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Biochemists Gain Crystal-Clear Insight Into "Ancient" Enzyme

Biochemists Gain Crystal-Clear Insight Into "Ancient" Enzyme
Biochemists Gain Crystal-Clear Insight Into "Ancient" Enzyme


Duke Health News Duke Health News

DURHAM, N.C. -- Biochemists from the University of Pennsylvania and Duke University Medical Center have reported analytical studies revealing unexpected new insights into how two very different molecules - a protein and an RNA - work together to form an enzyme that performs one of the fundamental tasks of constructing the protein-making machinery of the cell.

Their findings suggest that the partnership between the two molecules might represent an ancient remnant of an early era in life's evolution when RNA molecules were the enzymatic workhorses of primordial cells, before more versatile proteins evolved to take over the job.

The findings also may offer new targets for antibiotic compounds that could disrupt this key process in bacteria to kill them, the researchers said.

The biochemists reported in the May 1 issue of Science that they had obtained the crystal structure of the protein that is part of the enzyme "ribonuclease P." This enzyme is also known as a "ribozyme," because it is one in which the ribonucleic acid (RNA) functions as a catalyst.

Reporting their work were graduate student Travis Stams and Professor David Christianson of the University of Pennsylvania chemistry department; and Duke Medical Center postdoctoral fellow S. Niranjanakumari and Carol Fierke, associate professor of biochemistry. Their work is supported by the National Institutes of Health.

Ribonuclease P plays a key role in activating a molecule called transfer-RNA (tRNA) after it is first synthesized. Such tRNA molecules are the cellular equivalent of errand boys, latching onto individual subunits of proteins, called amino acids, to carry them to the cell's protein-making machinery, where the amino acids are chemically attached to one another in long stringlike molecules that fold into the cell's working proteins.

Specifically, ribonuclease P is a molecular scissors that helps turn a newly synthesized precursor into a functioning tRNA molecule by snipping off an extraneous segment at one end of the "pre-tRNA" molecule. Similarly, ribonuclease P helps activate another RNA, called ribosomal RNA, that is central to the cell's protein-making machinery.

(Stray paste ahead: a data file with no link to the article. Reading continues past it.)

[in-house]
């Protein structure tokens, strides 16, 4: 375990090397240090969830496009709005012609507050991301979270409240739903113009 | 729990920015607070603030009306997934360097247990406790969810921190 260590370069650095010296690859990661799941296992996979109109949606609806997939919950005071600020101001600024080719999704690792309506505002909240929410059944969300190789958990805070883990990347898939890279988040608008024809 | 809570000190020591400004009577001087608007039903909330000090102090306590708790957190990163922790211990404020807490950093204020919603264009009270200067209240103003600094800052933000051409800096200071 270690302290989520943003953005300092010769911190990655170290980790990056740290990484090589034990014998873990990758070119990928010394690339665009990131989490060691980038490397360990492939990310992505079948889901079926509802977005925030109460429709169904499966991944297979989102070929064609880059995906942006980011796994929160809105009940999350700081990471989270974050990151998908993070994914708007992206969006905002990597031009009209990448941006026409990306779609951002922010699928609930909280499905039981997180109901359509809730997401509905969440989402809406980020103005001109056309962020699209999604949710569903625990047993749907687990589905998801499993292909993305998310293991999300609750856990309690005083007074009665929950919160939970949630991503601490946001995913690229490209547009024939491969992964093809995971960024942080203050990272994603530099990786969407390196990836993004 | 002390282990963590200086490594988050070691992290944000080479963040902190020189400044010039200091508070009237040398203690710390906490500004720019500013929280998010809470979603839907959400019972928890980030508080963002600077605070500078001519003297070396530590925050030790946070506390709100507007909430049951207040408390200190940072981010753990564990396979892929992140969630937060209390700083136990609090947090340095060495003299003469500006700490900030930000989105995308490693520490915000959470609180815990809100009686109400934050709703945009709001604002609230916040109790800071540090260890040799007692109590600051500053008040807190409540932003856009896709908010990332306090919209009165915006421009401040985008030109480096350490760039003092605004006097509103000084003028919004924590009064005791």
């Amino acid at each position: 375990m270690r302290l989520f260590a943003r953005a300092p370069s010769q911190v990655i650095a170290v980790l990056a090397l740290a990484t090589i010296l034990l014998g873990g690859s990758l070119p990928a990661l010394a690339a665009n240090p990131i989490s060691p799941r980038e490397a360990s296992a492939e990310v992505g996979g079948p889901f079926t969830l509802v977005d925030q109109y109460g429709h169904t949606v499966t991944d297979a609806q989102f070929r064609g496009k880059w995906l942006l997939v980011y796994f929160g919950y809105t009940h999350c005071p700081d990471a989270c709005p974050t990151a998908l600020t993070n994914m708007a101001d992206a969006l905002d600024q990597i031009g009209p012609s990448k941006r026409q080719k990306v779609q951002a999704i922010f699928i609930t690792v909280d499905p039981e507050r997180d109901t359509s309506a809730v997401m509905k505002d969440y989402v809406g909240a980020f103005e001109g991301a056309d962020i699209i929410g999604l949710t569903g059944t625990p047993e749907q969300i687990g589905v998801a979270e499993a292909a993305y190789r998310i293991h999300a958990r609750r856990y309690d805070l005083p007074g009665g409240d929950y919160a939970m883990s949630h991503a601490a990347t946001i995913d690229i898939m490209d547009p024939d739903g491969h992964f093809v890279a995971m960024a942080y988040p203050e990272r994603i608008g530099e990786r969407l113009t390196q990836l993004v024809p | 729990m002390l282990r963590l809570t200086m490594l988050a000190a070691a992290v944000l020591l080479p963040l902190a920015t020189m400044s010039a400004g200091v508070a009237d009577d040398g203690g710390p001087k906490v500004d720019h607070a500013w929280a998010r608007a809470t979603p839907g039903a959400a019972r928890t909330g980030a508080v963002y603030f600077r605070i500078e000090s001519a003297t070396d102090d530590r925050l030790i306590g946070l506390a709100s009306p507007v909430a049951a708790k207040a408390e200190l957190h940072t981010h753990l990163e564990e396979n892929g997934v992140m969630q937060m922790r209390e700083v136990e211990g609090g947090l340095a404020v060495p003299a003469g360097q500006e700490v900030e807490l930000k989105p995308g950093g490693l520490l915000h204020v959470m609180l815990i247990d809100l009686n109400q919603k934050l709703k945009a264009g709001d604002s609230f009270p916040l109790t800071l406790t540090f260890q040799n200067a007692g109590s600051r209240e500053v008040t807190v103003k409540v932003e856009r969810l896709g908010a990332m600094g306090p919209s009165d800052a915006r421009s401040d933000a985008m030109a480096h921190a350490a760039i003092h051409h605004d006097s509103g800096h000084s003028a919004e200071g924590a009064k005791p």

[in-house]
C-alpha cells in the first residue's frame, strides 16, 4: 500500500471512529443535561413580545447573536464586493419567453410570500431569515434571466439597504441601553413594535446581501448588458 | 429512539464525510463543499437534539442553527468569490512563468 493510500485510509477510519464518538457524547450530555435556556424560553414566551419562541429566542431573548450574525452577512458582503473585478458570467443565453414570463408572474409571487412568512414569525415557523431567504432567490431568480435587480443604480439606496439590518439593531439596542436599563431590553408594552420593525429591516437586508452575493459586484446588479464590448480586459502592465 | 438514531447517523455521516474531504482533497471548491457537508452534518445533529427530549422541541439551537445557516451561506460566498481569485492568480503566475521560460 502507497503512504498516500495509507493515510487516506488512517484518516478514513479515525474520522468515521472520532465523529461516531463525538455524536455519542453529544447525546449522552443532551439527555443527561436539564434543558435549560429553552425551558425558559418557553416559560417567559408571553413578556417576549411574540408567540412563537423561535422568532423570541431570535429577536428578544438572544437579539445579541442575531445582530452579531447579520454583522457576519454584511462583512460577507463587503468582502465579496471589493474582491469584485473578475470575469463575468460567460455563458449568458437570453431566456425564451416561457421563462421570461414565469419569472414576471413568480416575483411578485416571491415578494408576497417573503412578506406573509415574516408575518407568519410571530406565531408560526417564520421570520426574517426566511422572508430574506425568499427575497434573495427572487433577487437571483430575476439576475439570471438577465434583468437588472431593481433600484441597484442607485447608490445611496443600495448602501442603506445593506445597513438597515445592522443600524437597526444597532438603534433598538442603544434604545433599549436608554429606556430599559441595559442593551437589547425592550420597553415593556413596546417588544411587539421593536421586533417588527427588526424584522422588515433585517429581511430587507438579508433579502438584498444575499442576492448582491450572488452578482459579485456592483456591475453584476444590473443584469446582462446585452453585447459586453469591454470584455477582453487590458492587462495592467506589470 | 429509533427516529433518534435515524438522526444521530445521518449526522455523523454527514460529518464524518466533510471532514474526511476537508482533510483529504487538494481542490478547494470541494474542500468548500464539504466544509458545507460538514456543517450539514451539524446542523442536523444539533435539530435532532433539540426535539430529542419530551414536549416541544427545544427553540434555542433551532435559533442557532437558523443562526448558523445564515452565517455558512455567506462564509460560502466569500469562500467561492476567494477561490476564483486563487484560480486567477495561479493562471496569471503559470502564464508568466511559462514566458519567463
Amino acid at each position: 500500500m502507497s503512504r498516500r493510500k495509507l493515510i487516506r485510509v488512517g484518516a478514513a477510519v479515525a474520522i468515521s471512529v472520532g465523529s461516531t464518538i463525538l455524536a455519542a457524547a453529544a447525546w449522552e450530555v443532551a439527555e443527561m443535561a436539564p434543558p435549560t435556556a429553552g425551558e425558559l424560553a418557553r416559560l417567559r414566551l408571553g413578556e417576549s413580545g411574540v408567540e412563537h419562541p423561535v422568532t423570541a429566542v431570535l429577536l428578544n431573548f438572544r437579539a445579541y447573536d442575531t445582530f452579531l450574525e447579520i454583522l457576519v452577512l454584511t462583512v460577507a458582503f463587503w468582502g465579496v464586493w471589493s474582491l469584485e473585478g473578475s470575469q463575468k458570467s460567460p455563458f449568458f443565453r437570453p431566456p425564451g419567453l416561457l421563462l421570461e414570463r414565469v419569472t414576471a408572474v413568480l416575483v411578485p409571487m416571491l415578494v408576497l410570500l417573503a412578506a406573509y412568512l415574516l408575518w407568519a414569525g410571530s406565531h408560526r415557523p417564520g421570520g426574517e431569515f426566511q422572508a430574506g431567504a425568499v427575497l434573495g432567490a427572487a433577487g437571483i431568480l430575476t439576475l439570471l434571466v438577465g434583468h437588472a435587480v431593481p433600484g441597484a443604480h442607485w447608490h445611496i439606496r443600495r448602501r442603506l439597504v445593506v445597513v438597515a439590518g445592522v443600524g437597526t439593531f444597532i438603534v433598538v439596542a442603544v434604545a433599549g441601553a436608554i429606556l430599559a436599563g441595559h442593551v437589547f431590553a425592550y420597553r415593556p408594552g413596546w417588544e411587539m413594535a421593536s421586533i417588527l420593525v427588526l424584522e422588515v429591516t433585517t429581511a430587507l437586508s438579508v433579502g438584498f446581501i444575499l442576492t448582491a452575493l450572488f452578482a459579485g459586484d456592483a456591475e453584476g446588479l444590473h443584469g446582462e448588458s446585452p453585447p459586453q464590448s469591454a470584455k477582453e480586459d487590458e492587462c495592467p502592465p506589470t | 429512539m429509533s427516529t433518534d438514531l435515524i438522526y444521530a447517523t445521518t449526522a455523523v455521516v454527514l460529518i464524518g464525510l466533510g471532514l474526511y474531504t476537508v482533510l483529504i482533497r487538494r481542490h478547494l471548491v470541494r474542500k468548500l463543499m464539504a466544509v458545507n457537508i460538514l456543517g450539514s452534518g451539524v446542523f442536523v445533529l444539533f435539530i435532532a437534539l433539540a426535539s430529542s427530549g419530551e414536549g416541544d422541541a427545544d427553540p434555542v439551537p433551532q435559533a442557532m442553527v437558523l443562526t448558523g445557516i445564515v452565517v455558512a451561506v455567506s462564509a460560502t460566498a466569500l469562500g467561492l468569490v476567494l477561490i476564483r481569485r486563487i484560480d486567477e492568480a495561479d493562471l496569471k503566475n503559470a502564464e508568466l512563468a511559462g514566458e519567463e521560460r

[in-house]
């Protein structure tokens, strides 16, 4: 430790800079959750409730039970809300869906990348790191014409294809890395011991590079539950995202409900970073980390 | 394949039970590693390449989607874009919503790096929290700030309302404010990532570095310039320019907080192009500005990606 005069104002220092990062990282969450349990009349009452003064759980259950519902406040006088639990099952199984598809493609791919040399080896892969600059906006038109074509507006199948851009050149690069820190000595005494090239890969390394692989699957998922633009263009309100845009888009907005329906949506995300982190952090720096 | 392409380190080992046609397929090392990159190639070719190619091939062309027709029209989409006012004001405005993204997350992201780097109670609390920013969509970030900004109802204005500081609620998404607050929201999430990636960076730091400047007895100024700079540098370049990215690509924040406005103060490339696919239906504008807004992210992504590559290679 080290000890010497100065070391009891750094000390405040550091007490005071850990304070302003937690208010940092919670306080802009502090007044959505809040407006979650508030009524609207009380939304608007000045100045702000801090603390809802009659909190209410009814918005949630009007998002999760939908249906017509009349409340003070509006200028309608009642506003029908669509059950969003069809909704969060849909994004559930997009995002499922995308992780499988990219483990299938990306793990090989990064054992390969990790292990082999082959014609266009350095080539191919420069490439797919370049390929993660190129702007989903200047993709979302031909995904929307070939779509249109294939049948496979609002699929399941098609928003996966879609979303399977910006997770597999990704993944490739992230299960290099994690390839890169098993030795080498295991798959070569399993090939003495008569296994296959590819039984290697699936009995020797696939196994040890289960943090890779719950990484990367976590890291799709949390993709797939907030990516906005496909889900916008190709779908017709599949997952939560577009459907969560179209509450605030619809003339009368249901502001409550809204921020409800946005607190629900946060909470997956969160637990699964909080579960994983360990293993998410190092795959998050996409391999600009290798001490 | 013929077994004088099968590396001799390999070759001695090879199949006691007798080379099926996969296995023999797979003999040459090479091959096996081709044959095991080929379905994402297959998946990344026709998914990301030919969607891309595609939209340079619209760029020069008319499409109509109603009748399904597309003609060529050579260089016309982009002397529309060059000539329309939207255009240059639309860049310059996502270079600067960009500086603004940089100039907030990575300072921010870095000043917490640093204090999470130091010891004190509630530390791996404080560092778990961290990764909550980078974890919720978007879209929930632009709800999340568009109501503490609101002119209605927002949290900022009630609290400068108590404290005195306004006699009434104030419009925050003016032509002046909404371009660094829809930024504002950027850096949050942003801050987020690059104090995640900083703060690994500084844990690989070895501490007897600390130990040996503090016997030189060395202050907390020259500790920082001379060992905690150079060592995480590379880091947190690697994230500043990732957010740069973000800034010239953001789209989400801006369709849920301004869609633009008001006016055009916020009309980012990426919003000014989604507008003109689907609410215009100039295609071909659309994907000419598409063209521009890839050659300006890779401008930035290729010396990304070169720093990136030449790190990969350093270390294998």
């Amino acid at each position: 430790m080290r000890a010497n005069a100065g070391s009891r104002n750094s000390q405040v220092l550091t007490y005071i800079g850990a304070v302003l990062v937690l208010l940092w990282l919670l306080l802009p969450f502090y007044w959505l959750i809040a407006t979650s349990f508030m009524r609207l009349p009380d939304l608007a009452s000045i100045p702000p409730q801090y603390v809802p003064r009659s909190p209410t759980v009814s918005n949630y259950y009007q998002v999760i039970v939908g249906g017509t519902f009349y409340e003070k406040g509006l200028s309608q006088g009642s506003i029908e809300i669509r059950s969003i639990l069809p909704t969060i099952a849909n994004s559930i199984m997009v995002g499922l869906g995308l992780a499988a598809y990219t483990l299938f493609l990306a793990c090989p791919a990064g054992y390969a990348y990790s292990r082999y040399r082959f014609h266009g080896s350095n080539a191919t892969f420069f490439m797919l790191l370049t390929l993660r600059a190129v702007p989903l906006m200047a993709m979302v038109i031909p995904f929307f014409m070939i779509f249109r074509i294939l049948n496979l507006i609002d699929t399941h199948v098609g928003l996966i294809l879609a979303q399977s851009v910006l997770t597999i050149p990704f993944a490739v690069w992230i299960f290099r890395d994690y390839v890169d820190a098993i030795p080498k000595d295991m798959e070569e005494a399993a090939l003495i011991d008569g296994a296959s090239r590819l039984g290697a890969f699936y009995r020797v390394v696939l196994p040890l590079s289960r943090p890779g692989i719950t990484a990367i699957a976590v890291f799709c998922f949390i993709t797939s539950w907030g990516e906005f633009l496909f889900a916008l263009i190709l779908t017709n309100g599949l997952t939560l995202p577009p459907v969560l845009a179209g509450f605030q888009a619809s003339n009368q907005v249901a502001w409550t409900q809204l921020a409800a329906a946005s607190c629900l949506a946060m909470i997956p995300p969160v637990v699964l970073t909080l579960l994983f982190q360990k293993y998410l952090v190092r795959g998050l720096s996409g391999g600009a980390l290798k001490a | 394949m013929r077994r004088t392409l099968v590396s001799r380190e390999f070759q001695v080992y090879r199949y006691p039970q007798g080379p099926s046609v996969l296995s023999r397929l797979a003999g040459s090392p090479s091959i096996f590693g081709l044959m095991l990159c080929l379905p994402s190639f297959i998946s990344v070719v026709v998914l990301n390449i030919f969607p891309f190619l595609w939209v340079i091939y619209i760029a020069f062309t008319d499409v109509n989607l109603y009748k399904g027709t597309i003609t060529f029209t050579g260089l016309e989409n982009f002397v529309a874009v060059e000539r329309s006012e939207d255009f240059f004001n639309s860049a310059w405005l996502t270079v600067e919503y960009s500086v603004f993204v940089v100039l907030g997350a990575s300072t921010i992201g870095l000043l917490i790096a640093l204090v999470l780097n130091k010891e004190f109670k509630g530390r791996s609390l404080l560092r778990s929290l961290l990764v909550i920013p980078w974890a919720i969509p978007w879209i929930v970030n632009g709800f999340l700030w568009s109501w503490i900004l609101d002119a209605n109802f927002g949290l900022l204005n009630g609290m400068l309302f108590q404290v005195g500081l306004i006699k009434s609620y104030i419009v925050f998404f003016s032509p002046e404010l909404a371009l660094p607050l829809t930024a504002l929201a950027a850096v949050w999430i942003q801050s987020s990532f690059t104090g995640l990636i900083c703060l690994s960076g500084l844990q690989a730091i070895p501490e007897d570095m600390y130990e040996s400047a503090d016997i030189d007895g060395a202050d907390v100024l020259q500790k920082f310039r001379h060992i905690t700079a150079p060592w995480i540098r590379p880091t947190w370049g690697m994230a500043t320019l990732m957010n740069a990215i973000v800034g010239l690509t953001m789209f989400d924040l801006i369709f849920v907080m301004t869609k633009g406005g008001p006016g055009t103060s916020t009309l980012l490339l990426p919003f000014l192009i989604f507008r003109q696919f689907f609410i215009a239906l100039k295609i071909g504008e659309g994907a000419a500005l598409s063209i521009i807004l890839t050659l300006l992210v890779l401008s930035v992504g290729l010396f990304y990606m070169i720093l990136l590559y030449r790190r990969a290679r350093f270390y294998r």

In their experiments, the University of Pennsylvania researchers produced crystals of the ribonuclease P protein, and obtained the protein's structure through the widely used analytical method of X-ray crystallography. In this technique, an X-ray beam is directed through the protein crystal and is diffracted by the crystal's atoms into a pattern of spots. By analyzing the pattern, chemists can deduce the structure of the protein molecules that make up the crystal.

In analyzing the protein's structure, the biochemists found three regions where the protein could bind RNA. One region had an unusual topology and chemical characteristics that suggested it could be the place where the protein bound the RNA portion of the ribonuclease P enzyme.

However, another RNA-binding region of the protein consisted of a large cleft whose characteristics suggested it grabbed and held the segment of the pre-tRNA that was to be snipped off to produce the functioning tRNA.

These findings were particularly surprising, said the chemists, because most theories held that such proteins played only a structural role, helping fold the RNA into its active form, and not an active role in the catalytic chemical reaction.

"Before we had the structure, we had demonstrated that the protein was very important for binding of the pre-tRNA substrate," Fierke said, "but it wasn't important for binding tRNA. This binding could have been either an indirect effect, like changing the conformation of the RNA, or a direct effect. And in general it's been believed such proteins were only involved in folding the RNA, and not really involved in catalysis.

"But these data suggest that the end of the pre-tRNA snakes through that cleft, with the protein directly contacting the pre-tRNA. This is really a very different mechanism for what these proteins do," said Fierke.

The Duke researchers performed chemical experiments that confirmed this contact, producing altered versions of the protein that would chemically cross-link with the RNA in the cleft, allowing them to unequivocally determine that the protein was holding the RNA.

The Duke researchers also are tinkering with the protein's structure to explore a potential third key RNA binding region on the protein that may help the RNA of the ribonuclease P grab magnesium atoms that it needs to function optimally.

Such findings may offer intriguing insights into how the machinery of living cells first evolved, Fierke said.

"We really didn't expect such a role for the protein," she said. "And, if it turns out to be true, one could speculate that one of the reasons life evolved from an RNA-dependent world to a protein-dependent world is that the RNA required magnesium to do anything. And RNA is not particularly good at forming specific metal binding sites, whereas proteins are particularly good."

The biochemists' work might offer new targets for antibiotics, since ribonuclease P is essential for making all tRNAs, and since the bacterial enzyme is different from the enzyme in higher organisms. Thus, both the Duke and University of Pennsylvania groups propose to design inhibitor compounds that will block some aspect of the critical contacts among the protein, the RNA portion of the ribozyme, and the pre-tRNA.

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